BERLIN (Reuters) - Germany's new Defence Minister Boris Pistorius said he did not know of any requirement that Ukraine receive U.S. and German tanks simultaneously, before a meeting on Friday at which future supplies to Kyiv will be discussed.
Chancellor Olaf Scholz's government has not so far authorised the export of German-made Leopard tanks to help Ukraine in its fight against Russia, with sources saying Berlin would move if Washington agreed to send its Abrams tanks.
"I'm not aware of any such stipulation," Pistorius told ARD television when asked if that meant Abrams and Leopards had to be delivered at the same time, a position that leaves open the possibility of an agreement on Friday.
The North Atlantic Treaty Organization and defence leaders from roughly 50 countries will confer at Ramstein Air Base, the latest in a series of meetings since Russia invaded Ukraine nearly 11 months ago.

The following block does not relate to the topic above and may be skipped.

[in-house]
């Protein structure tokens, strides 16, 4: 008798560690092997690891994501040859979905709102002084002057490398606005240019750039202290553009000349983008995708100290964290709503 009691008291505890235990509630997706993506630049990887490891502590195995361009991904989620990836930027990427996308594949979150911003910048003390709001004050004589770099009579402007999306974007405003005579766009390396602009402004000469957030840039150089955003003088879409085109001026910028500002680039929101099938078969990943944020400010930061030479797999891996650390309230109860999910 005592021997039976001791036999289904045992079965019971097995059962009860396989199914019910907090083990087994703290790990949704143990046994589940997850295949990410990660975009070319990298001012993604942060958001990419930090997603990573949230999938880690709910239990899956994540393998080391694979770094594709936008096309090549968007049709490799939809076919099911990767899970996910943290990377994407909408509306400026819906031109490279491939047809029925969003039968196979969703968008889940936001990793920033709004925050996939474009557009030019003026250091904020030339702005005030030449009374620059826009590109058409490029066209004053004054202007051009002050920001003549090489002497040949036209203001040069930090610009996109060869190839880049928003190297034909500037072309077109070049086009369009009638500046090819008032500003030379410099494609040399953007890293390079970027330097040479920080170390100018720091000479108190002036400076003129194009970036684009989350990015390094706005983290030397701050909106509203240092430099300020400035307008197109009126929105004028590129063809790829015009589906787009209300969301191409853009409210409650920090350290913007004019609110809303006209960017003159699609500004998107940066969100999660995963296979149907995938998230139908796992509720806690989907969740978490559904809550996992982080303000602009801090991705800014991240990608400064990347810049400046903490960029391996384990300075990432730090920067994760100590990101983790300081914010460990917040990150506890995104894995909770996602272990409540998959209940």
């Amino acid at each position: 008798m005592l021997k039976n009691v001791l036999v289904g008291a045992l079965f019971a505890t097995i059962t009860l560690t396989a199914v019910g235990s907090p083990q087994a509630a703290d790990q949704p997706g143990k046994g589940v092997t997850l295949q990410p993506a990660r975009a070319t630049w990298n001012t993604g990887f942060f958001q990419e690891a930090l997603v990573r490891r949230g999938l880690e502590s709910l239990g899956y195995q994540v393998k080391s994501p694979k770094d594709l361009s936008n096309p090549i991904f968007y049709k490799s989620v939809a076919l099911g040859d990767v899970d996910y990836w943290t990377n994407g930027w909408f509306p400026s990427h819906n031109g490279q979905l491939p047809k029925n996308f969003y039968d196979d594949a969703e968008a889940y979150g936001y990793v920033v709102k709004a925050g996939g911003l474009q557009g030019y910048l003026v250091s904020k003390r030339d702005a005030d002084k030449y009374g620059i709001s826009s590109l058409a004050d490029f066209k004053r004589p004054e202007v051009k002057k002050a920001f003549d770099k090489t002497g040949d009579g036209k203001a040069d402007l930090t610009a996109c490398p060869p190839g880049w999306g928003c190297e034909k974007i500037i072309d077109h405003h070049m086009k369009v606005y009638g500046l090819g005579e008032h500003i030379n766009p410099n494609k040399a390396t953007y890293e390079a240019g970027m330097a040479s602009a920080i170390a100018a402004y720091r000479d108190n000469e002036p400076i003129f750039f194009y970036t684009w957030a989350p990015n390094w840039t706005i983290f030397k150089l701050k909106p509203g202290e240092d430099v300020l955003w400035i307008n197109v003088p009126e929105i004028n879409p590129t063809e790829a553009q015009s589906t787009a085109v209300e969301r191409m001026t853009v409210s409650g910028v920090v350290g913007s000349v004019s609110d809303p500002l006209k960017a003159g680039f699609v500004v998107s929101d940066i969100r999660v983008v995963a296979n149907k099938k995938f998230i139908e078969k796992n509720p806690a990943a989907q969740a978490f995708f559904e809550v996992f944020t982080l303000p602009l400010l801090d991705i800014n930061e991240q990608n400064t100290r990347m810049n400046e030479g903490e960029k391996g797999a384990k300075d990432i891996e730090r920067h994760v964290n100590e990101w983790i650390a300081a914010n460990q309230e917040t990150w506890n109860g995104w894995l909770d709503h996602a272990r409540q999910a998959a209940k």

Scholz has been criticised by allies for his stance on sending modern battle tanks that Ukraine says it needs if it is fully to take the fight to Russians on its territory. An ARD opinion poll showed, however, that Germans were split on the matter, with 46% in favour and 43% opposed.
The split was especially acute within his own Social Democrats, 49% of whose backers said Germany should deliver. Younger people were also more reluctant to send tanks than older respondents in the survey.
A German government source earlier said that Berlin had not so far received any requests for a licence to re-export Leopard tanks.
Poland and Finland have already said they will send Leopard tanks to Ukraine if Germany gives approval for export.
Berlin has veto power over any decision to export its Leopard tanks, fielded by NATO-allied armies across Europe and seen by defence experts as the most suitable for Ukraine.
(Reporting by Andreas Rinke; writing by Thomas Escritt; editing by Mark Heinrich and Grant McCool)